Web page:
"Remember you are a person of Gold Credit Card status.

"But I don't have a Gold Credit Card!

"That's only because you don't have enough money."

Hyacinth and Richard Bucket, Keeping up Appearances.

I am a serial closer of businesses. Some years ago I went into Cirencester Woolworths. It was my first visit of a lifetime and I was impressed.

The items were just what any household needed and at such incredibly low prices. Vowing to call and shop again I left clutching my purchases.

The next day the whole chain closed. Last week I decided that it would be useful to have a local bank. Until now I have banked with a London bank which has no High Street presence.

I have dealt with a 'private' banker who is available on the telephone with no recourse to annoying piped music or multi-choice options. This presents no problems, except of cost. Perhaps, I thought, it would be good to have a place I could call in, deal with matters in person, glean help if necessary.

You can see where this is going. We are told that switching any service is a simple and pain-free process. It is implied we are stupid if we do not.

As I write I am still trying to transfer money to Lloyds, a simple process, I thought, made difficult by small mistakes. One of which is an indifference on both sides. Though not on mine. This is not money, this is my future.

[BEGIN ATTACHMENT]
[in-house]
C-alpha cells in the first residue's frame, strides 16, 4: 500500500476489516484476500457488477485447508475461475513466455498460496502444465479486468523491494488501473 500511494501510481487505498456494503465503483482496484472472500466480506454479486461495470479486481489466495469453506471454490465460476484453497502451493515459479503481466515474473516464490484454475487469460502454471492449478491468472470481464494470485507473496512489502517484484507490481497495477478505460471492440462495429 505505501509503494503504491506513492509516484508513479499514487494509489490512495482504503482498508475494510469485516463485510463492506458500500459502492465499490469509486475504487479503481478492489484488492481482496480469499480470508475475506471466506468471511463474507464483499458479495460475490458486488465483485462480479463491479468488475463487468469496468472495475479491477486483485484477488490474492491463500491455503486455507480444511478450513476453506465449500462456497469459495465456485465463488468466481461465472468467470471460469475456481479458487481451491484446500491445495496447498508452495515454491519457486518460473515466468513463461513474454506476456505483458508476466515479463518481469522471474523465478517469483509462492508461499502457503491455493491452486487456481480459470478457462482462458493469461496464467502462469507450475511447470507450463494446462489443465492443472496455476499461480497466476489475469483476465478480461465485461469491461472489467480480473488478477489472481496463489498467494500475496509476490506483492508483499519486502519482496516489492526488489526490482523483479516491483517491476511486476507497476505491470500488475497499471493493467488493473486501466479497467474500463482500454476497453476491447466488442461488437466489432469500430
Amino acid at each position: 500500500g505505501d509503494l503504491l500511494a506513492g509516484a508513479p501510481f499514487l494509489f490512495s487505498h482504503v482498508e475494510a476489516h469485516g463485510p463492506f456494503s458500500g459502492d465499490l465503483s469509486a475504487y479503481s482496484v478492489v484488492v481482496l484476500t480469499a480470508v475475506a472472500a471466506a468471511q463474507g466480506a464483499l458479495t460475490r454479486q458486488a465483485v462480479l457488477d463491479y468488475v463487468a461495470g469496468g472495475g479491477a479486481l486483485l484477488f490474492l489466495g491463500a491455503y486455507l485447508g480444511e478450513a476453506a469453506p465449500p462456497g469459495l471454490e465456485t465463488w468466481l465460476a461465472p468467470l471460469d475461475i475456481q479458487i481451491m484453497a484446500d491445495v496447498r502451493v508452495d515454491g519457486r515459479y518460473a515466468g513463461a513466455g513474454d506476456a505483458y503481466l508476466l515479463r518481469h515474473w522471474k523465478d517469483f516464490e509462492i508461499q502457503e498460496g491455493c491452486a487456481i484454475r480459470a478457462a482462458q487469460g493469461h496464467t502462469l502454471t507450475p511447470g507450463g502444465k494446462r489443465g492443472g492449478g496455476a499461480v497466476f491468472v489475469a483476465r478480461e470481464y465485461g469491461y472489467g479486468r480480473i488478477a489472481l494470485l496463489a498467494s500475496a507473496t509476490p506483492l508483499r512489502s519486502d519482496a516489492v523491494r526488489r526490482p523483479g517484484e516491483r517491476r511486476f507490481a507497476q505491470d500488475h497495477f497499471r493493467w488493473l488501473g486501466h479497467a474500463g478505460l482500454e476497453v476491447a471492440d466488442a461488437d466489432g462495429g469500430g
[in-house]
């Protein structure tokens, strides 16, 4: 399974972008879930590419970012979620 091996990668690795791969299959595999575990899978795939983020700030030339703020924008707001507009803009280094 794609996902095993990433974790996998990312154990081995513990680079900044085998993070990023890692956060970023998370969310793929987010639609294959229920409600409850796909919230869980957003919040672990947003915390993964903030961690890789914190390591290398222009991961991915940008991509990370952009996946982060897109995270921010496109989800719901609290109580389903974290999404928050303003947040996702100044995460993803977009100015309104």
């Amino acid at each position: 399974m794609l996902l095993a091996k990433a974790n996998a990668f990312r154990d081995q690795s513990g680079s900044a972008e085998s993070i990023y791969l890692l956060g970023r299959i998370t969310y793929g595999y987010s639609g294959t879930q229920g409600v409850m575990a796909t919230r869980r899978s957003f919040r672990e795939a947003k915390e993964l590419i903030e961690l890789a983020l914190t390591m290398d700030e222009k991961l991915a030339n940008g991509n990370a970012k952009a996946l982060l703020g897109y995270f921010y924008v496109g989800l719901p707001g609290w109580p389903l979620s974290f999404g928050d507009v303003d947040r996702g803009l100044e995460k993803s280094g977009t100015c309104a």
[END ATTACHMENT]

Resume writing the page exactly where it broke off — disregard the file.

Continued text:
At an interview with a manager I was told that there is no such thing as loyalty to the customer, that any loyalty that exists is between staff. A week later, when I went to see if money had been transferred (it had not), it was the day that the announcement was made that Tetbury branch would be closing.

I cannot weep for the staff if they cannot weep for me, loyalty being a two-way street. With time I find myself becoming an old person who says, 'Things were better in the past.' I hate this. I try, like most of the people I know, to adapt to change, to embrace technology, to at least know about contemporary issues.

Yet I think of the days when you knew your Bank Manager (note the possessive) and if you had a bob or two he might even come round for a sherry, and your Doctor knew you, and your personal circumstances, and not just a few test results on a computer screen.

We have become depersonalised, dependent on machines to function. Young people say they have three thousand friends. They have never met them, just 'liked' on the internet. It is naïve to imagine that banking is a service industry.

It is a business, its concern being profit. If a branch doesn't appear viable it will be closed, if internet banking is the future for all, make customers go away.

Soon post offices will close, this and all other newspapers will go, on-line shopping will be the only way, we shall cease to need to talk to anyone. Small wonder loneliness is the greatest problem in society.